Join hundreds of people in Dunfermline this summer for the annual St Margaret Pilgrimage.

It takes place on Sunday 23 June and sees the return of the popular procession through the city centre led by Archbishop Leo Cushley.

He said: "St Margaret's influence and legacy is extraordinary and much of her work was done in the historic capital of Dunfermline.

"Her virtue and holiness helped transform not just her own family but the life of the nation for the next thousand years.

"So I invite you to join us as a pilgrim on Sunday 23 June as we process with her holy relic up through the High Street to St Margaret's Memorial Church where we will celebrate Holy Mass in her honour."

The procession will gather at the Louise Carnegie on Bridge Street (opposite the Seven Kings Pub) at 2:00pm.

Earlier in the day there will be an outdoor prayer service at the tomb of St Margaret at the historic Dunfermline Abbey, led by Archbishop Cushley (12:30pm).

Why not spend the day in Dunfermline and take advantage of what the historic city has to offer? You can enjoy a wander around Abbot House and its gardens, visit Andrews Carnegie's Birthplace Museum and enjoy the beauty of Pittencrieff Park (known locally as 'The Glen'). See dunfermline.com

We recommend that pilgrims visit St Margaret's Cave, and descend the atmospheric 87 steps where St Margaret prayed over 900 years ago.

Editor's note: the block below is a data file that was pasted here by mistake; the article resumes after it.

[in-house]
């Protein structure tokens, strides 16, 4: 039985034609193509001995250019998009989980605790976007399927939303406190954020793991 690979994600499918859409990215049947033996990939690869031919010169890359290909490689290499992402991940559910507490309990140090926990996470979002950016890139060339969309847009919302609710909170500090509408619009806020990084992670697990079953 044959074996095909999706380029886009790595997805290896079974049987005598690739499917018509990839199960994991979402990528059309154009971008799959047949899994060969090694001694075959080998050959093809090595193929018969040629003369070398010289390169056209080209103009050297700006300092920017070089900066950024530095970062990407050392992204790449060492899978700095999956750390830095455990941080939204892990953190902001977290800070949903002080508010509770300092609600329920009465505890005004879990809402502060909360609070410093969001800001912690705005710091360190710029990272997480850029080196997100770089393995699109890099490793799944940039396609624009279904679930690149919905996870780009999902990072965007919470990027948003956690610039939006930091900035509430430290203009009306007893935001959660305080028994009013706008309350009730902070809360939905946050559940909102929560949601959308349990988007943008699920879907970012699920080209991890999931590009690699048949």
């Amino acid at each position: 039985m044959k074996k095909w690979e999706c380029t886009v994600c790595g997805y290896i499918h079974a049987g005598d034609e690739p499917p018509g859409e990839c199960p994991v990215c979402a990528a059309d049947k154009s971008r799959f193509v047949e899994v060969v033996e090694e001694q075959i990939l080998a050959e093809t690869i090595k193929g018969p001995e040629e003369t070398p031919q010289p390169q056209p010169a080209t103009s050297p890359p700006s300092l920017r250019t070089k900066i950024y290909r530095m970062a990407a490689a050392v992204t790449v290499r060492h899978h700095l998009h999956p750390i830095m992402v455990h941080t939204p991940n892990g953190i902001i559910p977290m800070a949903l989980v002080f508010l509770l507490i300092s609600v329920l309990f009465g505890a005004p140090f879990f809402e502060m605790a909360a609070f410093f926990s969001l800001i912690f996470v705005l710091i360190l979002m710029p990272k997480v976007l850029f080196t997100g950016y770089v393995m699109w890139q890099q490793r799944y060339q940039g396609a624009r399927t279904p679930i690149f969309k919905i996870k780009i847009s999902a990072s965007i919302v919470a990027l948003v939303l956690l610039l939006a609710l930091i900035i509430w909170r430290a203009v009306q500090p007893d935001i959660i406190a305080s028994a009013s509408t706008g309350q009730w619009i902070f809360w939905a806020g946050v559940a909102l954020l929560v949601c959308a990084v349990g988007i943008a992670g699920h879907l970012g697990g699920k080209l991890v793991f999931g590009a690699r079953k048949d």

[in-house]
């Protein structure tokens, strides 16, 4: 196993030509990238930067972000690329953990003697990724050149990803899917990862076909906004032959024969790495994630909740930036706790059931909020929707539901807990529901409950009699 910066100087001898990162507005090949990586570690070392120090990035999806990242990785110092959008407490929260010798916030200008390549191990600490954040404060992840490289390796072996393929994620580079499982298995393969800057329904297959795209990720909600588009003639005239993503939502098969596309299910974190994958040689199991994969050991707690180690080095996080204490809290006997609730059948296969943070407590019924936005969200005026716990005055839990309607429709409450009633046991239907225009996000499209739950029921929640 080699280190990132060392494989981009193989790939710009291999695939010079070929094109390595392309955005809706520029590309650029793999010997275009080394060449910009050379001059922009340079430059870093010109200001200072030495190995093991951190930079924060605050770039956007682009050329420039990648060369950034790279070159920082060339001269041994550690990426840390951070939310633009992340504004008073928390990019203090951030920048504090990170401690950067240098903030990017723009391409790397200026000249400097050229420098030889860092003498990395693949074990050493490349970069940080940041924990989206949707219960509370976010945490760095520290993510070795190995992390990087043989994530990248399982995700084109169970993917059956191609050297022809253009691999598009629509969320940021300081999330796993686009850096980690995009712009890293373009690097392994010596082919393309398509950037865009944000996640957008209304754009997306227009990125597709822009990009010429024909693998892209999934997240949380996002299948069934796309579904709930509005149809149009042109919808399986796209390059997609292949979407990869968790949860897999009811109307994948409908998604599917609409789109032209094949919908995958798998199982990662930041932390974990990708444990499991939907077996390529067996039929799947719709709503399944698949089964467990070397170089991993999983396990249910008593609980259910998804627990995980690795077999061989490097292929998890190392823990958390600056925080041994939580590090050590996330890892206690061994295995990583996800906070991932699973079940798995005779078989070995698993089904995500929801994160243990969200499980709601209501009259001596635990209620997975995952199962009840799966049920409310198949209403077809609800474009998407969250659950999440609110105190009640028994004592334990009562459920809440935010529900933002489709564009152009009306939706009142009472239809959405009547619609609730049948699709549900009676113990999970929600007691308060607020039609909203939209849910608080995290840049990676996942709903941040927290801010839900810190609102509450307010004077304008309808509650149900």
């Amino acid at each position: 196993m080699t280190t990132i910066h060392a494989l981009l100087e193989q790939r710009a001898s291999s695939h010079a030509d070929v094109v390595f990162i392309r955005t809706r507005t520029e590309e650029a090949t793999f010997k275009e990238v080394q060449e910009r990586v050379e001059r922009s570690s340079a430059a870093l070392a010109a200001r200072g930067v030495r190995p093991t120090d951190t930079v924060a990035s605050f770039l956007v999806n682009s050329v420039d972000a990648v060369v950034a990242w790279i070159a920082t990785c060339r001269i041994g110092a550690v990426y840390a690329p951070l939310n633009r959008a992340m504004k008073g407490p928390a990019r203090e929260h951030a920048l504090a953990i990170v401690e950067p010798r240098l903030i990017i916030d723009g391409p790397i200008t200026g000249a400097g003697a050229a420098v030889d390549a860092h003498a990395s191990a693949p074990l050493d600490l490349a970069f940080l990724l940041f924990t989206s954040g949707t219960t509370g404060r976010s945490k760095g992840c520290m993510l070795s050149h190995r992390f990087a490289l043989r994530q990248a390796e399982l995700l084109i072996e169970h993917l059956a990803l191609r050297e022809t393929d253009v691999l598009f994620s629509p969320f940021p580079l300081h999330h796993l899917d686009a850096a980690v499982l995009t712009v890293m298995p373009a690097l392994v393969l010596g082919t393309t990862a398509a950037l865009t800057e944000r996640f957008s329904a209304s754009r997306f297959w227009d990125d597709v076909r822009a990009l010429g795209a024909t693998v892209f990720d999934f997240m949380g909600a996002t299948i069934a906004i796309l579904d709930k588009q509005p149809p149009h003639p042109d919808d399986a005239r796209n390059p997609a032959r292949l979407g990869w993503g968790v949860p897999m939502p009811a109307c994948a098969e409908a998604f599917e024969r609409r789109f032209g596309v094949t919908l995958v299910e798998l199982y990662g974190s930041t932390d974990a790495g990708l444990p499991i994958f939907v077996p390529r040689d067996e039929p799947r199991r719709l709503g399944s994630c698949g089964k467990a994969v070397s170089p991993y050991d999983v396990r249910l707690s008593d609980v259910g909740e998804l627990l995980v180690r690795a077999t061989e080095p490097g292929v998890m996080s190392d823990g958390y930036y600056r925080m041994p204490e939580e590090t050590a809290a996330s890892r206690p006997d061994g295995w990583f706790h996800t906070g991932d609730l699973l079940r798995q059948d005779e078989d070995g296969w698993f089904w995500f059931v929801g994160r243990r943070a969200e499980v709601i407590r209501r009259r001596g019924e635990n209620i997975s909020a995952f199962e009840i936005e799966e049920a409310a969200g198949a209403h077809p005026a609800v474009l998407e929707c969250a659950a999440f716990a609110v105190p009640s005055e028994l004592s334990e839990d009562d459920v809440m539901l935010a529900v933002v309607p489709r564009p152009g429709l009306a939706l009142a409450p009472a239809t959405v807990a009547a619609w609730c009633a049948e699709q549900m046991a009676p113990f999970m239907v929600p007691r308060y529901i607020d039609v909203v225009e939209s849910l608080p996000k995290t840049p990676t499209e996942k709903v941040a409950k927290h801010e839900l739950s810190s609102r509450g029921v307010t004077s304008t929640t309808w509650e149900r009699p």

Schedule

  • 12:30pm: Ecumenical Prayers at tomb of St Margaret at Dunfermline Abbey.
  • 2:00pm: Procession from Pittencrieff Park (Louise Carnegie Gates, Bridge Street, opposite Seven Kings Pub) to St Margaret's Memorial Church, East Port, Dunfermline.
  • 3:00pm: Mass celebrated by Archbishop Cushley and blessing from relic of St Margaret.

History

The roots of the summer pilgrimage date back to June 1250 when the relics of Saint Margaret were translated to a new shrine in Dunfermline Abbey following her canonisation by Pope Innocent IV.

A pilgrimage to Dunfermline soon emerged and continued until the late 16th Century. It was then resurrected in 1899 and continued again until 1974.

Archbishop Cushley revived it in 2015 and it has continued since then, except a hiatus due to the pandemic.